A new central theme is intended to raise the museum to a global level
In 2014, Dr Karin Falkenberg became the new museum director, succeeding Helmut Schwarz. From the start, it was clear that the ageing building required a major overhaul. However, the historian, who studied economic and social history and European ethnology among other things, is also pursuing a new conceptual approach: “The previous museum depicts the history of toys in a scientifically correct way; toy experts love that. If we want to open the museum to the public, to visitors from all over the world as well as to children, we need a completely different approach, a central theme, a new narrative,” she explains self-assuredly. It is in particular “ethnology”, i.e. examining human ways of life in the present and in history worldwide, which provides her with a blueprint for this.
“The Toy Museum is a global museum. In the future, it will tell people about what is important for the lives of all people in our world.” She developed this core thesis after considering the function of play itself. Right after birth, humans conquer the world as ‘playing beings’, and even though the methods and the toys may change, play remains a driving force throughout life, something “that is so self-evident that we are not always aware of it”. ‘Toys are emotion’ and ‘Play is what drives the world’, these are the two narratives that will guide the new ‘exhibition islands’ – initially on the ground floor, which will be renovated in 2021.
Large themed islands instead of display cases make toy worlds intuitively intelligible
The museum team used the coronavirus period to carry out some intensive planning: Christiane Reuter, Urs Latus, Mascha Eckert and Karin Falkenberg come from very different museal traditions. Together, they have now planned and thought out the new, big project, which will first be implemented on the ground floor. The new ground floor, which is now being completely renovated for a total of (only) EUR one million – including fire protection and modern air-conditioning – will be immediately identifiable as a ‘welcome space’. ‘Closer to the people’ is being restaged as a toy world that can be experienced by the senses. At the same time, the entrance is regarded as an ‘appetiser’ for the entire museum. Those who may now be fearing for their familiar favourites, for the wonderful exhibits of wooden and tin toys, dolls or stuffed animals made in Nuremberg, need not worry: “The objects are and will remain the stars in the museum,” says Karin Falkenberg with a smile. But they will be grouped in new contexts and tell other stories – stories of human feelings, of life, of love, of longings that do not know local boundaries or periods in history because they are universal.
And where does that leave the toy city of Nuremberg?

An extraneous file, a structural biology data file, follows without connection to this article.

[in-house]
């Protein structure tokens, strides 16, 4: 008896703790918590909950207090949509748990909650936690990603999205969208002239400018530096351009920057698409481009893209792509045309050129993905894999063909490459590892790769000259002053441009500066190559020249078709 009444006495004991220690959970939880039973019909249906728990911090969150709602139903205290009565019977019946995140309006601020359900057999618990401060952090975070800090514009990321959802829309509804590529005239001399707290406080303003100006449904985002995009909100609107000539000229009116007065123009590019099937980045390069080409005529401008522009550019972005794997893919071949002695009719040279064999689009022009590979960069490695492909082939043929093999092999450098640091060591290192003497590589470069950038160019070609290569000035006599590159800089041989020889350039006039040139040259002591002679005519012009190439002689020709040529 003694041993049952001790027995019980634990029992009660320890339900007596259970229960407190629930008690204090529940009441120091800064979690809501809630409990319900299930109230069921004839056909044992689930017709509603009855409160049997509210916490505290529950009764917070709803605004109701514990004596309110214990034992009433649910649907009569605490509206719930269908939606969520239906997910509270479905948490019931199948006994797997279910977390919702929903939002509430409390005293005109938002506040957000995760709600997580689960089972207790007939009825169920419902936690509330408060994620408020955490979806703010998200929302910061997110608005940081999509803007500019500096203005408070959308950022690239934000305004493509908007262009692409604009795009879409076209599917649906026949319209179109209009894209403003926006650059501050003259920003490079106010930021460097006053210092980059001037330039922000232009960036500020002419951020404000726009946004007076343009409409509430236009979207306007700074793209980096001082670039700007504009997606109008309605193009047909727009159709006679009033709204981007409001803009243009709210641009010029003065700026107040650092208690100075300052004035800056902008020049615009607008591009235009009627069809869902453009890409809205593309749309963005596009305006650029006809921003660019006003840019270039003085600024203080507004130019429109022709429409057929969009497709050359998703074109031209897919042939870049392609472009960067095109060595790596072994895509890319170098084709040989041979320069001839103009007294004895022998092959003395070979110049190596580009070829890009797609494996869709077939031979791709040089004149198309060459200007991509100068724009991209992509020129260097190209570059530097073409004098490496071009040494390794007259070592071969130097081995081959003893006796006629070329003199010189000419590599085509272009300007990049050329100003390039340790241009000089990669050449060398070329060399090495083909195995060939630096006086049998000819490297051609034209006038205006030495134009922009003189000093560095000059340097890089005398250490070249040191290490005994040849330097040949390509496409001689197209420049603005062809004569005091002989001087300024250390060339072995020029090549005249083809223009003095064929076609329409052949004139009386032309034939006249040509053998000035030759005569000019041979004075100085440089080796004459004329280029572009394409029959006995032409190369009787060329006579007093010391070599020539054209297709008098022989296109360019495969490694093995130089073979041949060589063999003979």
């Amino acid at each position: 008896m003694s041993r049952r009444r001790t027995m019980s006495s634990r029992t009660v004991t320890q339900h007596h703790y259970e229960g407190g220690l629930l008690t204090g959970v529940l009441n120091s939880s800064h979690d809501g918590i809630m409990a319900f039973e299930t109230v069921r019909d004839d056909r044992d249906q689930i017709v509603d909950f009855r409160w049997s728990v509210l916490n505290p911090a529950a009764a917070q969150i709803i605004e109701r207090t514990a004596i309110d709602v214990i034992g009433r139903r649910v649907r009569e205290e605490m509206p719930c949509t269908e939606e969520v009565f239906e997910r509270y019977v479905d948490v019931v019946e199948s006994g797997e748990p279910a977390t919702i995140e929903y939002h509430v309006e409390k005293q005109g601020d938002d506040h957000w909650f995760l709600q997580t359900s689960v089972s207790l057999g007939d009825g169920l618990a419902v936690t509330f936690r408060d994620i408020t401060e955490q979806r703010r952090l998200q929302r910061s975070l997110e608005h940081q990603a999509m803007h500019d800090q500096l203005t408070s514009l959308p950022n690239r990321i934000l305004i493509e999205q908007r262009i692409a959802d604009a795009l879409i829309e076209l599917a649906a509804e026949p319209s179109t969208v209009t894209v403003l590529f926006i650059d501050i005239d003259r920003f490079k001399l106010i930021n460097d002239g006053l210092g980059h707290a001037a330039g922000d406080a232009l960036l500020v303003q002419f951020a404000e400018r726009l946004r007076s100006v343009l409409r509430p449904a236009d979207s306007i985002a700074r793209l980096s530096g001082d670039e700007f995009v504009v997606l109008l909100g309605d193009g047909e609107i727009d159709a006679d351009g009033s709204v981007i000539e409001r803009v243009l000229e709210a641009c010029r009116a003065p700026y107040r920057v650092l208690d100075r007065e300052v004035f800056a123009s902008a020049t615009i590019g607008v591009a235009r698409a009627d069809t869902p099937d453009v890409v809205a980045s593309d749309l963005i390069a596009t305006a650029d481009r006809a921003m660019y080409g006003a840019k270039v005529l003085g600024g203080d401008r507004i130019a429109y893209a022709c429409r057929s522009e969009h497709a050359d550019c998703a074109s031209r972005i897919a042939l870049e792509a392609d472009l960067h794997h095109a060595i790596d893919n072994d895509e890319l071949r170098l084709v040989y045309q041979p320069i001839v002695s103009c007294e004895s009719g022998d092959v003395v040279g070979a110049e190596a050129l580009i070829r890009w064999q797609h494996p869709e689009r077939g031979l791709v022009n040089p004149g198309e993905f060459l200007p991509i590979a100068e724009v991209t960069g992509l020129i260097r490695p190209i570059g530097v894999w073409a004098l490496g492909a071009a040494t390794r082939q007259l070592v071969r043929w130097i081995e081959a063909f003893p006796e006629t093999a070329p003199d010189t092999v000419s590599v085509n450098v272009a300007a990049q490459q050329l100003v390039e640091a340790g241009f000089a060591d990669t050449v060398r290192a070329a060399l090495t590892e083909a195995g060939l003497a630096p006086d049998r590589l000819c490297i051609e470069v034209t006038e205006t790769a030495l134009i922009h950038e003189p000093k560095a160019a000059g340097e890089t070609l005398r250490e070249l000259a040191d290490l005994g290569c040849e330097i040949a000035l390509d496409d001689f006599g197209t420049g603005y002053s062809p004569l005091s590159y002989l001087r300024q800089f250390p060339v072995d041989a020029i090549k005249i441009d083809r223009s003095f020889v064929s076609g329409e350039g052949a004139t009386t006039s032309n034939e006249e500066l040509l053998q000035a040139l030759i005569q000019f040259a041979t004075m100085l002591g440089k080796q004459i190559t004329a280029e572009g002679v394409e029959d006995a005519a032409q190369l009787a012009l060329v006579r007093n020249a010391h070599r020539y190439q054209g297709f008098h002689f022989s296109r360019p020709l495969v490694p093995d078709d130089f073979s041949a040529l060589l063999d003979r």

According to the organisers of the museum, most visitors do no longer have in mind the historical toy city of Nuremberg, its centuries-old economic and social history. It is, therefore, not told as a scientific research journey, but presented as an experience. A separate thematic area called “Toy City” illustrates this. Wooden buildings serve as a backdrop, as do elements from the contemporary worlds of Lego and Playmobil. Here, too, the motto is: “Complex contents have to be sensually and intuitively intelligible and comprehensible”. Thus, the museum abandons the distance to the visitor; the sublime becomes vivid and conveys strong emotions. “The new toy world is characterised by wit and courage,” says Mrs Falkenberg. This is also achieved by “playing with clichés. The crown glass and Bratwurst themes are playfully picked up on and Dürer's Rhinoceros winks cheekily just around the corner.”
Modern museum design as ambassador of the grand narrative
The radically new, emotional narrative approach cannot be presented with historical toys locked in display cases. Admittedly, a few cabinets will continue to offer narrative moments – also for structural reasons. But, all in all, opening up what is on exhibit is a way of creating a ‘global museum full of emotions’. Stimulus was provided by Istanbul’s Museum of Innocence, which is based on a novel by Nobel Prize winner Orhan Pamuk, where on the one hand objects of a fictional story are exhibited and on the other hand the everyday culture of Istanbul in the 1970s is depicted. What a courageous balancing act! Mr Pamuk got the inspiration for ‘his’ museum by visiting the Alte Pinakothek in Munich, the Museum of Things in Berlin and the Bagatti Valsecchi Museum in Milan. The tender for the Nuremberg museum design was won by the architects Sunder-Plassmann from Kappeln, almost 50 km east of Flensburg in the north of Germany. Not only were they the designers of the Istanbul museum, their project page reads like a who's who of Germany's most important museums. Exciting – isn't it? The first part of the new Nuremberg Toy Museum is scheduled to open to visitors in December 2021.
About the author
Peter Budig studied Protestant theology, history and political science. He worked as a freelance journalist, ran the editorial department of a large advertising paper in Nuremberg for over 10 years and was the editor of the wonderful Nürnberger Abendzeitung. Since 2014, he has been working, once again, as a freelance a journalist, book author and copywriter. Storytelling is his favourite way of communicating with the public.